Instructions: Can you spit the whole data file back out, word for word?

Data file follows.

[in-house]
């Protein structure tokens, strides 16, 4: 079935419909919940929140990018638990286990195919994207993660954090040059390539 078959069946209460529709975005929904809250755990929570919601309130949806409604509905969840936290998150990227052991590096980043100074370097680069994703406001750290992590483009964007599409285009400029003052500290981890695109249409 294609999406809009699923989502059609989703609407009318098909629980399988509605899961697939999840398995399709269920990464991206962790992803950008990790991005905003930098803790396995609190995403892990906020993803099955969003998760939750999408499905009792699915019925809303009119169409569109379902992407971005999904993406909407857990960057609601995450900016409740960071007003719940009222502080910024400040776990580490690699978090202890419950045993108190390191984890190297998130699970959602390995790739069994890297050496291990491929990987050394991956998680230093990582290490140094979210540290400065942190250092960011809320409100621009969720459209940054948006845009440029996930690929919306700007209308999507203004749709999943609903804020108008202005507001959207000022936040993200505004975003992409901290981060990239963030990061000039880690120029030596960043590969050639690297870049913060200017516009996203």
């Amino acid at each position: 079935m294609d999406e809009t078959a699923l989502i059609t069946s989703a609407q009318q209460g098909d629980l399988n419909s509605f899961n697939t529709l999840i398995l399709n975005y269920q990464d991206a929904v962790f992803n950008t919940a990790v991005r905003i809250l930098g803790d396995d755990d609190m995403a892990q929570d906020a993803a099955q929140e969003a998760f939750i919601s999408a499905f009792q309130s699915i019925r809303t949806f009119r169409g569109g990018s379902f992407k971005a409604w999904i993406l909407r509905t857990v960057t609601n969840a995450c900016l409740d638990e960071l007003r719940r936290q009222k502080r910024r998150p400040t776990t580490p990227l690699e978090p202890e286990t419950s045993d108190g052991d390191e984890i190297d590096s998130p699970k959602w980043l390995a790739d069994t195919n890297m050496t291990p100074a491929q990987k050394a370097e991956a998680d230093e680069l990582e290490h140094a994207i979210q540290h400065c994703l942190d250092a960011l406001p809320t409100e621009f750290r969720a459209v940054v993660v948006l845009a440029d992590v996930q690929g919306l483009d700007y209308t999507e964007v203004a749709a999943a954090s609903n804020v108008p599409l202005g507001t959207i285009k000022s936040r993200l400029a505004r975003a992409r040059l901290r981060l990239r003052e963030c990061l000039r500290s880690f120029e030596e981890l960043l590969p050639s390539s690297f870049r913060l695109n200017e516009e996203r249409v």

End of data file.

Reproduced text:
[in-house]
């Protein structure tokens, strides 16, 4: 079935419909919940929140990018638990286990195919994207993660954090040059390539 078959069946209460529709975005929904809250755990929570919601309130949806409604509905969840936290998150990227052991590096980043100074370097680069994703406001750290992590483009964007599409285009400029003052500290981890695109249409 294609999406809009699923989502059609989703609407009318098909629980399988509605899961697939999840398995399709269920990464991206962790992803950008990790991005905003930098803790396995609190995403892990906020993803099955969003998760939750999408499905009792699915019925809303009119169409569109379902992407971005999904993406909407857990960057609601995450900016409740960071007003719940009222502080910024400040776990580490690699978090202890419950045993108190390191984890190297998130699970959602390995790739069994890297050496291990491929990987050394991956998680230093990582290490140094979210540290400065942190250092960011809320409100621009969720459209940054948006845009440029996930690929919306700007209308999507203004749709999943609903804020108008202005507001959207000022936040993200505004975003992409901290981060990239963030990061000039880690120029030596960043590969050639690297870049913060200017516009996203």
């Amino acid at each position: 079935m294609d999406e809009t078959a699923l989502i059609t069946s989703a609407q009318q209460g098909d629980l399988n419909s509605f899961n697939t529709l999840i398995l399709n975005y269920q990464d991206a929904v962790f992803n950008t919940a990790v991005r905003i809250l930098g803790d396995d755990d609190m995403a892990q929570d906020a993803a099955q929140e969003a998760f939750i919601s999408a499905f009792q309130s699915i019925r809303t949806f009119r169409g569109g990018s379902f992407k971005a409604w999904i993406l909407r509905t857990v960057t609601n969840a995450c900016l409740d638990e960071l007003r719940r936290q009222k502080r910024r998150p400040t776990t580490p990227l690699e978090p202890e286990t419950s045993d108190g052991d390191e984890i190297d590096s998130p699970k959602w980043l390995a790739d069994t195919n890297m050496t291990p100074a491929q990987k050394a370097e991956a998680d230093e680069l990582e290490h140094a994207i979210q540290h400065c994703l942190d250092a960011l406001p809320t409100e621009f750290r969720a459209v940054v993660v948006l845009a440029d992590v996930q690929g919306l483009d700007y209308t999507e964007v203004a749709a999943a954090s609903n804020v108008p599409l202005g507001t959207i285009k000022s936040r993200l400029a505004r975003a992409r040059l901290r981060l990239r003052e963030c990061l000039r500290s880690f120029e030596e981890l960043l590969p050639s390539s690297f870049r913060l695109n200017e516009e996203r249409v």